As a visual artist, Diego Marcon has always been conscious of the fact that his work lives in two worlds, both formally and often physically when it can be presented in both galleries as installations and in theaters as films, so it was only natural for him to seize on stillness in his latest short “The Parents’ Room” to invite audiences to reflect on the medium that they’re watching it in.
“I like it so much about art that every element of the space becomes an element of the piece – the dimension, the audio echoes, the light, even the cable and the technology [being used to make it], even if you see it and if it’s behind the screen or if it’s on the wall or on some tripods — everything is really an element to draw a display and a narration for the viewer,” says Marcon, on the eve of “The Parents’ Room” premiere at the Cannes Film Festival. “It’s an experimental film though it’s very classical and the cinema is the cinema, but it’s cool in this way that I’m working with moving images, so there is art in there, there is cinema and [my feeling was] let’s make both.”
Notions of duality extend to the story of “The Parents’ Room,” which is likely to stick with anyone who sees it on the Croisette as it paints a disturbing family portrait, set on an overcast morning as it initially appears that a father has awakened before everyone else, preparing for the day ahead. However, the film quite literally changes his tune as he begins to burst out singing with a blackbird by the window sill as his only witness, plaintively recounting how he killed his wife and children in his sleep with plans to take his own life momentarily. Marcon lays on one unnerving contradiction after another in a relatively short amount of time, contrasting the level of passion in the father’s voice with the calm of the room he’s in after his dirty deeds are done and taking things one step further by having real actors appear under slightly exaggerated prosthetics, contemplating how a human could commit such inhumane crimes.
The result is both chilling and memorable, with Marcon acknowledging as much when he leaves a moment after the father stops singing to sit with him in virtual silence for a moment to let what he’s done fully set in. It also takes a beat to fully take in the totality of what Marcon has accomplished with a story that may seem simple on the surface but was the product of a year’s worth of work involving highly detailed masks and set design to recreate the feeling of stop-motion animation and recording with the boys’ choir at the Trinity School of Music in London to give “The Parents’ Room” its robust and soulful undercurrent. As it premieres as part of the Directors’ Fortnight at Cannes, Marcon spoke about how he is guided by his formal interests in picking the stories he wants to tell, how he went about finding the film’s unusual rhythm and creating works that are adaptable to different spaces.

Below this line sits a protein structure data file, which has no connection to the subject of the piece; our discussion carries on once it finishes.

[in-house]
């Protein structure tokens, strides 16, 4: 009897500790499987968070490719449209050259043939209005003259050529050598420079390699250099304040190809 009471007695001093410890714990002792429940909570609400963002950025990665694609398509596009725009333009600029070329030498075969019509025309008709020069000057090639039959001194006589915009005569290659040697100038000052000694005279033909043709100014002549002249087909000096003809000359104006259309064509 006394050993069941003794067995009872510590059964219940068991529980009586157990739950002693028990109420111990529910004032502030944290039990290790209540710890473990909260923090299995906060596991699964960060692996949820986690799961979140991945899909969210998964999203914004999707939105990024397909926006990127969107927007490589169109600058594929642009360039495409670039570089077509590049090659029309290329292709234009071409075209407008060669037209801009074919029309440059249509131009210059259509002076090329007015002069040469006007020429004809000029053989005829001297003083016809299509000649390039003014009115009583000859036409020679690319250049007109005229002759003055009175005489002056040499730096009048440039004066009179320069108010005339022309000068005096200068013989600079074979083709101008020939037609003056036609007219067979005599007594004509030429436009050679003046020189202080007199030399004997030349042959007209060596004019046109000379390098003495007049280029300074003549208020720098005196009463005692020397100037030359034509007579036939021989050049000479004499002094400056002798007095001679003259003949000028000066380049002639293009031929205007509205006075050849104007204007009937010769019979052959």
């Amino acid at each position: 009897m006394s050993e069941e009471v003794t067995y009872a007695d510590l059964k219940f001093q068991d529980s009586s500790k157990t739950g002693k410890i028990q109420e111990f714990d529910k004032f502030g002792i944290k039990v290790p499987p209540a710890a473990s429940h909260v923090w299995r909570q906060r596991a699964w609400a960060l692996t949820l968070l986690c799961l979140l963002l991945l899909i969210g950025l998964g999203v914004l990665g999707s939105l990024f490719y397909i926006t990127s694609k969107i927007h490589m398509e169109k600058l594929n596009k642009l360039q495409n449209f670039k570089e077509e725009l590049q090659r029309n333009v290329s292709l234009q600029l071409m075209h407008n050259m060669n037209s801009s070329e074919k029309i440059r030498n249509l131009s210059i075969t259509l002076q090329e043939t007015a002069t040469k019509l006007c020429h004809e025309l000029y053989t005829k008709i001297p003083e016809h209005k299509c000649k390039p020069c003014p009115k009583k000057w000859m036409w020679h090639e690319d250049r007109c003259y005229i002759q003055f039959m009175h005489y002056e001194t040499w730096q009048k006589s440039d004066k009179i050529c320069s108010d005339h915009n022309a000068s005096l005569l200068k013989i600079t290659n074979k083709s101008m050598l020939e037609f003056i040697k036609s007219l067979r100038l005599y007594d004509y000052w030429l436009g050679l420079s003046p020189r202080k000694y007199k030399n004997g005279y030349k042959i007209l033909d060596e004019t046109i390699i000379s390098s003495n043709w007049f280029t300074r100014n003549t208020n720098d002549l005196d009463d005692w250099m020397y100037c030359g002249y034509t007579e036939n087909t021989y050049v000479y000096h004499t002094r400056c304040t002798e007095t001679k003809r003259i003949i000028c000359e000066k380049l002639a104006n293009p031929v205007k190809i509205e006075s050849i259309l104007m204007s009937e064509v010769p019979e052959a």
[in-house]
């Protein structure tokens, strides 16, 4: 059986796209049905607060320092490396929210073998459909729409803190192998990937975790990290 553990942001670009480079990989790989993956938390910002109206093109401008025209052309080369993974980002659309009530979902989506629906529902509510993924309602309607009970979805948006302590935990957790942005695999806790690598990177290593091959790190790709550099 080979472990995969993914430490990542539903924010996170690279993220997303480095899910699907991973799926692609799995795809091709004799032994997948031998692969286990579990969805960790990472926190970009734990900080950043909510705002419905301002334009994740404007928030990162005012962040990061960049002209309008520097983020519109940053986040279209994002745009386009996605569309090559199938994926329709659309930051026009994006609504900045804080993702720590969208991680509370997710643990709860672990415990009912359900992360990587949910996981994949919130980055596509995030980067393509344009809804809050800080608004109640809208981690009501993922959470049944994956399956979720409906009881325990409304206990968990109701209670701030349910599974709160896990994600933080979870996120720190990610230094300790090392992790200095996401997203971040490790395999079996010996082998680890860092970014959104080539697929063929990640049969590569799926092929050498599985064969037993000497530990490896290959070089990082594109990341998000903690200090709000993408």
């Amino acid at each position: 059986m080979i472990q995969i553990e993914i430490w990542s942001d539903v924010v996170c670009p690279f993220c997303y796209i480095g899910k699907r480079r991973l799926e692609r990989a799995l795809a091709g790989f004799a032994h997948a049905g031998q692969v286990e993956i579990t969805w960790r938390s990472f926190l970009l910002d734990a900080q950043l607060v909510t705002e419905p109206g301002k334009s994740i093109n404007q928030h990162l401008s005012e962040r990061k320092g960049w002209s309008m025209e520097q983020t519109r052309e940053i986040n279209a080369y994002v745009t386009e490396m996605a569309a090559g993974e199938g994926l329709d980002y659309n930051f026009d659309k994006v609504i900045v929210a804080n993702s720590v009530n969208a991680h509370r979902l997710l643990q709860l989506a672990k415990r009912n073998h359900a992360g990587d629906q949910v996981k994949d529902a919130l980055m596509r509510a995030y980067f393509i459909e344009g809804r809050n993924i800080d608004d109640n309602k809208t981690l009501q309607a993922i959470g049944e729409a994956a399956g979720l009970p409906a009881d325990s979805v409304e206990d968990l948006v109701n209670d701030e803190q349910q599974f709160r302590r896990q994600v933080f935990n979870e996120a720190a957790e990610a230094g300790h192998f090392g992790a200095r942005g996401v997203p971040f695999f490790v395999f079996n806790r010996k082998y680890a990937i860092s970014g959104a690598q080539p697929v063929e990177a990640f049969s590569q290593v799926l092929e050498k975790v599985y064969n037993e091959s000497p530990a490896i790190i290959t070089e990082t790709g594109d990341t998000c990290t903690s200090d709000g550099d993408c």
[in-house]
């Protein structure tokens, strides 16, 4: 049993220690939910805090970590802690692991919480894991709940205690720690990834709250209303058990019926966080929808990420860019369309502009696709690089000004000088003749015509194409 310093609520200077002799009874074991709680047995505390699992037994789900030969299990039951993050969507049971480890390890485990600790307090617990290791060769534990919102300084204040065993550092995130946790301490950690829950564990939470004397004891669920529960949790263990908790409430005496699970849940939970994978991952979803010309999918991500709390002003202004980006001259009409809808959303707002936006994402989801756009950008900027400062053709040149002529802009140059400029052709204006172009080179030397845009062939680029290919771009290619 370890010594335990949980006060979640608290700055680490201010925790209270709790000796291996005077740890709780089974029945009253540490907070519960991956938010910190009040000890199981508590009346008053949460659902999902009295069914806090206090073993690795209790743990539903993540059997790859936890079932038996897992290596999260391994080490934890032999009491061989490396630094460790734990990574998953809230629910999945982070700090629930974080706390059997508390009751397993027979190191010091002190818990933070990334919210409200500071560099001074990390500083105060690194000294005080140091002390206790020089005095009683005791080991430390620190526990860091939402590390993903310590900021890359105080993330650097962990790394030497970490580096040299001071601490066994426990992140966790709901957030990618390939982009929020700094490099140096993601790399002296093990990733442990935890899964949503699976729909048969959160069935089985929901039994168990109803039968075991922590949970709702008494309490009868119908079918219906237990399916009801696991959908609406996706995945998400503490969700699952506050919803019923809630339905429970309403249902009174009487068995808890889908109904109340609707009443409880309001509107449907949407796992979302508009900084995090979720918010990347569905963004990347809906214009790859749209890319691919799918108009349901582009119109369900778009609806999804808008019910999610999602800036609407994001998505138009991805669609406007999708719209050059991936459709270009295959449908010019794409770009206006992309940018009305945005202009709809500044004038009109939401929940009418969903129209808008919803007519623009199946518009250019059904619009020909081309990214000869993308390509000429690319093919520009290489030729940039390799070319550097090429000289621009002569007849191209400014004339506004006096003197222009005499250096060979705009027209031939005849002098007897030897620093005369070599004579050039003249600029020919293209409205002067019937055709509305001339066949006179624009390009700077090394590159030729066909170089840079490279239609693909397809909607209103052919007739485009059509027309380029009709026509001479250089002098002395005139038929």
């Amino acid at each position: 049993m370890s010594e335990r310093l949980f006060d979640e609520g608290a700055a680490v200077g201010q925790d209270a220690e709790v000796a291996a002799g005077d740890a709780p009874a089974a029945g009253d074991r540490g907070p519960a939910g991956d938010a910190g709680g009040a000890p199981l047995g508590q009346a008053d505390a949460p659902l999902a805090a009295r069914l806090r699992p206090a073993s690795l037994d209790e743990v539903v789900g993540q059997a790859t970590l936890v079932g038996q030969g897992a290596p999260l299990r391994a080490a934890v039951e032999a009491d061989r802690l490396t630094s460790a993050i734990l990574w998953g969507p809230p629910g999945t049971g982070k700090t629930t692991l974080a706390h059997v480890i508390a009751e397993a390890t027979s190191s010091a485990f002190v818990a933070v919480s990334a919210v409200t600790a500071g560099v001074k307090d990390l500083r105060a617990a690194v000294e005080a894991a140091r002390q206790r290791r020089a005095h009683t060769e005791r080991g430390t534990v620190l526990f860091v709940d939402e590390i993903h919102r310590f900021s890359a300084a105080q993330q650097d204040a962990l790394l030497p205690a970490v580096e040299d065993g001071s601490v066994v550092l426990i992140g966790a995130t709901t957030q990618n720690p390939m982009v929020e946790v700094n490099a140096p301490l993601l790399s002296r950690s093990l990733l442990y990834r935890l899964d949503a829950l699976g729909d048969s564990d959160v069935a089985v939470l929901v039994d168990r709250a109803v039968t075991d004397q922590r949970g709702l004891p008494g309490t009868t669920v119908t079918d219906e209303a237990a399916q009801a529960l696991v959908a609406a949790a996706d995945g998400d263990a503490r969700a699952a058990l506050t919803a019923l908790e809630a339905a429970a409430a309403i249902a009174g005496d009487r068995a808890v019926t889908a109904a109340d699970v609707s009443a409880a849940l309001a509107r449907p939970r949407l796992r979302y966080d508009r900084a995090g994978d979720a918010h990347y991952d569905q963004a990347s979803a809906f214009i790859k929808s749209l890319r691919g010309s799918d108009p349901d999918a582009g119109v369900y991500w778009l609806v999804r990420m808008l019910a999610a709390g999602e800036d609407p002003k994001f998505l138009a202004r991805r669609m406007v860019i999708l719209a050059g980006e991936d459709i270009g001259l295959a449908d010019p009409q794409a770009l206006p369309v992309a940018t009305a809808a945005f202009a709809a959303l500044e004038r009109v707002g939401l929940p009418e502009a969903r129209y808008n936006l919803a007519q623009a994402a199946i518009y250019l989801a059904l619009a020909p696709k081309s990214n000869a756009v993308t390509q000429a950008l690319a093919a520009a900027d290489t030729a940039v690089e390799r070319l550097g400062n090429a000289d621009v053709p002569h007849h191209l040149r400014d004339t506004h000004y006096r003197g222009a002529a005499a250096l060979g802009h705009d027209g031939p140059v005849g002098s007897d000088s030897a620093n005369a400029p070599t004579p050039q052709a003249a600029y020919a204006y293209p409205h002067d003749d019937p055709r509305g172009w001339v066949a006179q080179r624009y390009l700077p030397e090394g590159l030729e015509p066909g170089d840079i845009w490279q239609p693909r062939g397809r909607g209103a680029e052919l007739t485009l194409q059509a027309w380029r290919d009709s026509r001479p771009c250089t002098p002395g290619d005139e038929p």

How did this come about?
I’m a visual artist, and I work with animation, both like CGI animation or even more experimental techniques like cameraless animation or traditional 2D cel animation and I remember that back in January 2019, I wanted to do a stop-motion animation, but I tried to minimize the scattering movement that stop-motion has because you have one puppet after the other. I never liked it much, so I just thought that if I can use human scale set and dress some human beings as puppets, this problem was basically solved, and as often happens to me, it’s not like I [set out] to tell a story. Everything is a process — every layer of the work on all the sides, both the dramaturgical, formal, visual melts and is shaped together somehow.
It’s surprising to hear that you once considered doing this completely animated since a fascinating source of tension is that the film is having these people who don’t look to be entirely human – or inhuman – talking about an act you’d hope humans wouldn’t be capable of, but of course, are.
Yeah, all this gives a certain uncanny vibe to the film. The first ideas often to me not really from a theoretical concept, but from a need or a simple desire. For example, [besides] the stop-motion, I don’t feel at this moment of my career the need to compare myself with the actors or with performance, so having a full covering mask that neutralized the possibility of any facial expression was just perfect to me since I don’t want to do this kind of dialogue with actors. But we wanted the hyperrealistic masks so the viewer can’t really say if those people are really puppets well-animated or really weird human beings. We can imagine that. But it’s strange because, for example, when I cast Huey Lockwood, the boy who plays the son, he was just perfect, so I asked Lorenzo [Cianchi], [the prosthetic designer] to do the mask that is basically the same face of the actor because it was perfect already. It was very experimental in this way for us. I think we can dig into a lot of speculation about this fact that they wear masks, but the masks are not necessary because there is no makeup and I like that many of the most important aspects come from something simple desire — like that I didn’t want to do stop-motion or have a dialogue with the actors — because I really think form and content are the same thing.